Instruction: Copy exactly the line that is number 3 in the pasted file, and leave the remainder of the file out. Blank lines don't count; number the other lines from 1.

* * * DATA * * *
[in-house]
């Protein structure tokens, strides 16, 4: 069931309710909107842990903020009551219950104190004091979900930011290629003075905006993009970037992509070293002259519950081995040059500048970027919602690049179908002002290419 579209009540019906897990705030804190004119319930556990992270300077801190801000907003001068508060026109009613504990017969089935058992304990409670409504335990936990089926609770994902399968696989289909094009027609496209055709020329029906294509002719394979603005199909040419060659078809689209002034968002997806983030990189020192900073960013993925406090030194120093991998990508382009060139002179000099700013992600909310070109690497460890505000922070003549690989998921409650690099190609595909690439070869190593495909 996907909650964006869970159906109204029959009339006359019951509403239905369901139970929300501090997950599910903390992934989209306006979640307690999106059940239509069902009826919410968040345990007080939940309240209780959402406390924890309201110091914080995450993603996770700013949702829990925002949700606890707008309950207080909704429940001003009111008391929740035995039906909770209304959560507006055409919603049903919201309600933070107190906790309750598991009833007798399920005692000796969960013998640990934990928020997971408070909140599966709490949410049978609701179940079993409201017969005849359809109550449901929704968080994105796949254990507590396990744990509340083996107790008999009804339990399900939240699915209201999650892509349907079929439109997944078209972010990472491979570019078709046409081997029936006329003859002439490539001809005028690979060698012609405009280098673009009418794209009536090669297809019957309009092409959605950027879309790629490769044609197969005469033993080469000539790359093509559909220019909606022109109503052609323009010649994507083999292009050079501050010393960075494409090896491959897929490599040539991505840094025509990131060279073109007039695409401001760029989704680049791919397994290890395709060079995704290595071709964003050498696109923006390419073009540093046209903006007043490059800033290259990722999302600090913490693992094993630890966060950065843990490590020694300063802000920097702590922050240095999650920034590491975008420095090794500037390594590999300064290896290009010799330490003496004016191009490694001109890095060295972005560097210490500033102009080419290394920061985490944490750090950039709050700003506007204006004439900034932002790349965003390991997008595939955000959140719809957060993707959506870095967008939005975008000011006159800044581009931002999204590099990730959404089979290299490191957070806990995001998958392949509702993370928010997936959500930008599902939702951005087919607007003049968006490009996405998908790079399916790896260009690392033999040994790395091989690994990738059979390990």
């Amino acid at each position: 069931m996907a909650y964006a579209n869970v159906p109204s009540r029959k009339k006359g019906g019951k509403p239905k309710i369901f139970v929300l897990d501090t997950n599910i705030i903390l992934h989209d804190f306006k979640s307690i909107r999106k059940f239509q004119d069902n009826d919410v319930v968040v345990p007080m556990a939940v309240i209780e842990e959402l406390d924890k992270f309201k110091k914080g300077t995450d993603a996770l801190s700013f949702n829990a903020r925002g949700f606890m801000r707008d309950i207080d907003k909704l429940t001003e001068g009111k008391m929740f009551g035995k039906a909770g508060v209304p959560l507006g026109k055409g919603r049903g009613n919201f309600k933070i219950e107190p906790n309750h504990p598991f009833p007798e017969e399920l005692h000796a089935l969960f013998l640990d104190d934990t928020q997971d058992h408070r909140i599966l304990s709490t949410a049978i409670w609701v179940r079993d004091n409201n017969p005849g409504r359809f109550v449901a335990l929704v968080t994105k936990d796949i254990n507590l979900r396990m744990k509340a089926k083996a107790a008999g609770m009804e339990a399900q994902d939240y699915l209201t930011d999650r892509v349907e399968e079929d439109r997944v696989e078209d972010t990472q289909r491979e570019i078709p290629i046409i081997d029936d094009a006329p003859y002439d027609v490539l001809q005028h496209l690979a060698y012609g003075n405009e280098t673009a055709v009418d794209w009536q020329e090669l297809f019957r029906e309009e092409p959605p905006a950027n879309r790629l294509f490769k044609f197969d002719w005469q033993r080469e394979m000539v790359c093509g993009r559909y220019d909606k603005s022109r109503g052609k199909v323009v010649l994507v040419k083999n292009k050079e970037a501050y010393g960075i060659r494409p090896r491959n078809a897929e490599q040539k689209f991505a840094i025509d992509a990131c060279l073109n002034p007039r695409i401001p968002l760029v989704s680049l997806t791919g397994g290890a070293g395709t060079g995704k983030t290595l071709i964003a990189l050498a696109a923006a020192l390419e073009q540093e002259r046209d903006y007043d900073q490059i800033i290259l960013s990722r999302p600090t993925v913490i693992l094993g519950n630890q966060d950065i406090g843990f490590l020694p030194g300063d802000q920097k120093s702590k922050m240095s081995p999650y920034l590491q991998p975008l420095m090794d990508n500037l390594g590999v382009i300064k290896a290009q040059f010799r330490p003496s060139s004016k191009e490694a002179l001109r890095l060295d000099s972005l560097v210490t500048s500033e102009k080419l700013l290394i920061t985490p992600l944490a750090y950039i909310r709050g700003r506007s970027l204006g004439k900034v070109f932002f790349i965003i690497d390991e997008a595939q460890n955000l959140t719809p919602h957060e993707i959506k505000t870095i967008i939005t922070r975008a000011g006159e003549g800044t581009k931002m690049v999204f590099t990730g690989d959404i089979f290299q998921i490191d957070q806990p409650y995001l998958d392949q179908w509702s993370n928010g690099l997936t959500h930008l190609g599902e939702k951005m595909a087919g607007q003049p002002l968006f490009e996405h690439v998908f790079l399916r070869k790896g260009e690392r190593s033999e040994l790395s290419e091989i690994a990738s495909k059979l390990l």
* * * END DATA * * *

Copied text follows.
């Amino acid at each position: 069931m996907a909650y964006a579209n869970v159906p109204s009540r029959k009339k006359g019906g019951k509403p239905k309710i369901f139970v929300l897990d501090t997950n599910i705030i903390l992934h989209d804190f306006k979640s307690i909107r999106k059940f239509q004119d069902n009826d919410v319930v968040v345990p007080m556990a939940v309240i209780e842990e959402l406390d924890k992270f309201k110091k914080g300077t995450d993603a996770l801190s700013f949702n829990a903020r925002g949700f606890m801000r707008d309950i207080d907003k909704l429940t001003e001068g009111k008391m929740f009551g035995k039906a909770g508060v209304p959560l507006g026109k055409g919603r049903g009613n919201f309600k933070i219950e107190p906790n309750h504990p598991f009833p007798e017969e399920l005692h000796a089935l969960f013998l640990d104190d934990t928020q997971d058992h408070r909140i599966l304990s709490t949410a049978i409670w609701v179940r079993d004091n409201n017969p005849g409504r359809f109550v449901a335990l929704v968080t994105k936990d796949i254990n507590l979900r396990m744990k509340a089926k083996a107790a008999g609770m009804e339990a399900q994902d939240y699915l209201t930011d999650r892509v349907e399968e079929d439109r997944v696989e078209d972010t990472q289909r491979e570019i078709p290629i046409i081997d029936d094009a006329p003859y002439d027609v490539l001809q005028h496209l690979a060698y012609g003075n405009e280098t673009a055709v009418d794209w009536q020329e090669l297809f019957r029906e309009e092409p959605p905006a950027n879309r790629l294509f490769k044609f197969d002719w005469q033993r080469e394979m000539v790359c093509g993009r559909y220019d909606k603005s022109r109503g052609k199909v323009v010649l994507v040419k083999n292009k050079e970037a501050y010393g960075i060659r494409p090896r491959n078809a897929e490599q040539k689209f991505a840094i025509d992509a990131c060279l073109n002034p007039r695409i401001p968002l760029v989704s680049l997806t791919g397994g290890a070293g395709t060079g995704k983030t290595l071709i964003a990189l050498a696109a923006a020192l390419e073009q540093e002259r046209d903006y007043d900073q490059i800033i290259l960013s990722r999302p600090t993925v913490i693992l094993g519950n630890q966060d950065i406090g843990f490590l020694p030194g300063d802000q920097k120093s702590k922050m240095s081995p999650y920034l590491q991998p975008l420095m090794d990508n500037l390594g590999v382009i300064k290896a290009q040059f010799r330490p003496s060139s004016k191009e490694a002179l001109r890095l060295d000099s972005l560097v210490t500048s500033e102009k080419l700013l290394i920061t985490p992600l944490a750090y950039i909310r709050g700003r506007s970027l204006g004439k900034v070109f932002f790349i965003i690497d390991e997008a595939q460890n955000l959140t719809p919602h957060e993707i959506k505000t870095i967008i939005t922070r975008a000011g006159e003549g800044t581009k931002m690049v999204f590099t990730g690989d959404i089979f290299q998921i490191d957070q806990p409650y995001l998958d392949q179908w509702s993370n928010g690099l997936t959500h930008l190609g599902e939702k951005m595909a087919g607007q003049p002002l968006f490009e996405h690439v998908f790079l399916r070869k790896g260009e690392r190593s033999e040994l790395s290419e091989i690994a990738s495909k059979l390990l």